The first skull in my Skull Collection was a housewarming gift, left by an unidentified previous occupant, who in a pique of randomly directed maliciousness thought to curse me. Perhaps it was directed at the landlady – a plausible enough explanation, but I chose at the time to see it as my own personal gift-curse. A bit like having three wishes to bestow, except it wasn’t, it was a single dead-eyed curse.
I was an undergraduate in Northampton in the late 1980s at the time, and I had just moved out of shared accommodation into a self-contained bedsit. A large ornate unrenovated room, high ceilinged with roses and cornices, dados and picture rails and not a little mould. A grimy formica kitchenette took up one wall. A big bay window took up the width of another wall, and in the centre of the bay window stood a big circular dining table. In the middle of the round table waited the skull. An off-white resin cast about 4cm in height, ingrained with grime.
The bay window of the first floor bedsit looked out on an inaccessible overgrown garden and a distant Edwardian grey-brick wall. Beyond that the long disused Racecourse could be seen, a vast unpleasant, somewhat creepy open moorland in the centre of the town. My understanding of local history was that during the first world war the racecourse was dug up for allotments. After the carnage was over and life returned to normal it was found that nobody gave a fuck about allotments, or horse racing and the land declined into the weird desolate void that I remember from my college days.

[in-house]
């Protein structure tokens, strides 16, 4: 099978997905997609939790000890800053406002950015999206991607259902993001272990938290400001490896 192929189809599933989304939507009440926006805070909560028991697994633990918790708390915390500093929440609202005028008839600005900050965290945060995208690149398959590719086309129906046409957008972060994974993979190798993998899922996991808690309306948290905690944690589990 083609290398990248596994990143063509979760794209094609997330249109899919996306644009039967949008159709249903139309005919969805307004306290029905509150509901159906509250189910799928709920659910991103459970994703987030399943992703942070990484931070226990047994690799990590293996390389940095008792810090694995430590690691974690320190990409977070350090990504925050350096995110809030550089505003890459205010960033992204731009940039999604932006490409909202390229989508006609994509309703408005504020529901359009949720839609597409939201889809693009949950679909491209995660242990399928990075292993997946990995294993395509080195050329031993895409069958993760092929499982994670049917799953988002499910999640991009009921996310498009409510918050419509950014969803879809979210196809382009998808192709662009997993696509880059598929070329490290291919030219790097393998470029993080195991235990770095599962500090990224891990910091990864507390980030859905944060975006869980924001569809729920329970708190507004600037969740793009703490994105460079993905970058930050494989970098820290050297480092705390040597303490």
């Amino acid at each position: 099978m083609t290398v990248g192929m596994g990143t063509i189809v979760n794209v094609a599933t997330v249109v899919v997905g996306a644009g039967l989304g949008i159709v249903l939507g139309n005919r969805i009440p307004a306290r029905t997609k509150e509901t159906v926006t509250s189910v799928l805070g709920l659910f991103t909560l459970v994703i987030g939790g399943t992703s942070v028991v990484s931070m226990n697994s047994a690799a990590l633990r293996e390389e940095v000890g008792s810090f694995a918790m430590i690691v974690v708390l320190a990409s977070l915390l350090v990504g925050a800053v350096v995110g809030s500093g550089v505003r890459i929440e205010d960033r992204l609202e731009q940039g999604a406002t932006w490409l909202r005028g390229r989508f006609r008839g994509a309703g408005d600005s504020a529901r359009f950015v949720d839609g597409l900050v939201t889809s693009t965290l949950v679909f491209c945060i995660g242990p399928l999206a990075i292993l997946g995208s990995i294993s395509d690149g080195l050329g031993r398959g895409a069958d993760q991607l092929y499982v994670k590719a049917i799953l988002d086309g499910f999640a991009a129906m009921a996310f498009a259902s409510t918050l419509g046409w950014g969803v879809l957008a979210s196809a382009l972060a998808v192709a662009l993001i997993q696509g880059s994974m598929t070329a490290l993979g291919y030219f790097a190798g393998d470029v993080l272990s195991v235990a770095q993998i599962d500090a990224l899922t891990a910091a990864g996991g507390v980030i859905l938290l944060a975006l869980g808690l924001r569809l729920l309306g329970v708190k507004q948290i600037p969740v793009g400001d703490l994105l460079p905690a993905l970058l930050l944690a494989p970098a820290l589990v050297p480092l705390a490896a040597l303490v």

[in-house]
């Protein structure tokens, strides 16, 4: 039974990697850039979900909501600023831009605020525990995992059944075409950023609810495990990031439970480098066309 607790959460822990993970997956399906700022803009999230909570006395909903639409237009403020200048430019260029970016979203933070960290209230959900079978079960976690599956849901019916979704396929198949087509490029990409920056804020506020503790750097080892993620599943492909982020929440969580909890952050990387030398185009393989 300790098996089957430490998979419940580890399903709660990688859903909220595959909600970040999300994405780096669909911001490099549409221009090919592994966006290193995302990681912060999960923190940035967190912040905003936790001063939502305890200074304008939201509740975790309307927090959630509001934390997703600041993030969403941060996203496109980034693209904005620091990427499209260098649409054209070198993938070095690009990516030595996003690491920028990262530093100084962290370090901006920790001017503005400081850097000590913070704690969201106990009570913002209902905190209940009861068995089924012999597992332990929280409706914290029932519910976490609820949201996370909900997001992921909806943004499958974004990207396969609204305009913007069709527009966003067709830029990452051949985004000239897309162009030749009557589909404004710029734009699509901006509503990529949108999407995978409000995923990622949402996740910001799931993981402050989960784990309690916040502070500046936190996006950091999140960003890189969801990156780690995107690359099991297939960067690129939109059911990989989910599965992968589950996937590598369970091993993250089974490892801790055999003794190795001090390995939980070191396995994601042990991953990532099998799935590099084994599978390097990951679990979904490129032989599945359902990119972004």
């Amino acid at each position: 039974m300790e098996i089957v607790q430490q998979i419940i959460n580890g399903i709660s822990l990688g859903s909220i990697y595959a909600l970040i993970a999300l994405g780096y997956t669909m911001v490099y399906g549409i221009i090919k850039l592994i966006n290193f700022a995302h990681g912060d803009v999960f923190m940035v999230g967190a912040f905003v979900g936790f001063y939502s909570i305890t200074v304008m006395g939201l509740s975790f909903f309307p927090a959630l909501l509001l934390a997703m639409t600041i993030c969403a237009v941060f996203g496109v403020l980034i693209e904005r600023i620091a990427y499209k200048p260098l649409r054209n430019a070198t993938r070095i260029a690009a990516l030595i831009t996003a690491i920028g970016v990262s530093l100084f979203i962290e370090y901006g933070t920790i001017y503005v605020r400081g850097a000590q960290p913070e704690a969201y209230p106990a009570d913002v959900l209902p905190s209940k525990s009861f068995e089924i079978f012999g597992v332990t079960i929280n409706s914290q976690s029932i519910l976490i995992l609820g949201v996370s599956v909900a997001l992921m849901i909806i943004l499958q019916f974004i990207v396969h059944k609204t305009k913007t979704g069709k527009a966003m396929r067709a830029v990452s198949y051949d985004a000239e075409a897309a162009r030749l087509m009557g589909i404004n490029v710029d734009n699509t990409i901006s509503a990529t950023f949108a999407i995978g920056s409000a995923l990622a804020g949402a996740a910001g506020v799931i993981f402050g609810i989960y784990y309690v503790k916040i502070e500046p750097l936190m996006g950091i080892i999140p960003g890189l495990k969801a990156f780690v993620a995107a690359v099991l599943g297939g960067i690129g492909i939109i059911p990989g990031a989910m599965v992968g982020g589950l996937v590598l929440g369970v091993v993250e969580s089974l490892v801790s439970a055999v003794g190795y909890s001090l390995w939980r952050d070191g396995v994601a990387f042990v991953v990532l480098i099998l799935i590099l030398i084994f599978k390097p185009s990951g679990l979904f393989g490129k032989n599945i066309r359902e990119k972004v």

One night, taking a shortcut across the racecourse, I was yelled at by a lone man with a big dog on a chain. He shouted “I’ll have you, you fucking little whoremaster”. I think he had the wrong person.
It was possible to walk the length of the racecourse from the White Elephant – a huge ostentatious coaching house at the north-east corner, following the footpath along the backs of the houses just like mine, with their bay windows and long unkempt gardens that ended in high, glass-topped grey brick walls – to The Barrack Rd, the south east corner of the course.
It was along these back walls that I noticed the 3ft high white paint letters spelling out, visible across the racecourse, glowing in the dark “Whoever lays his hand on me to govern me is a usurper and tyrant, and I declare him my enemy”.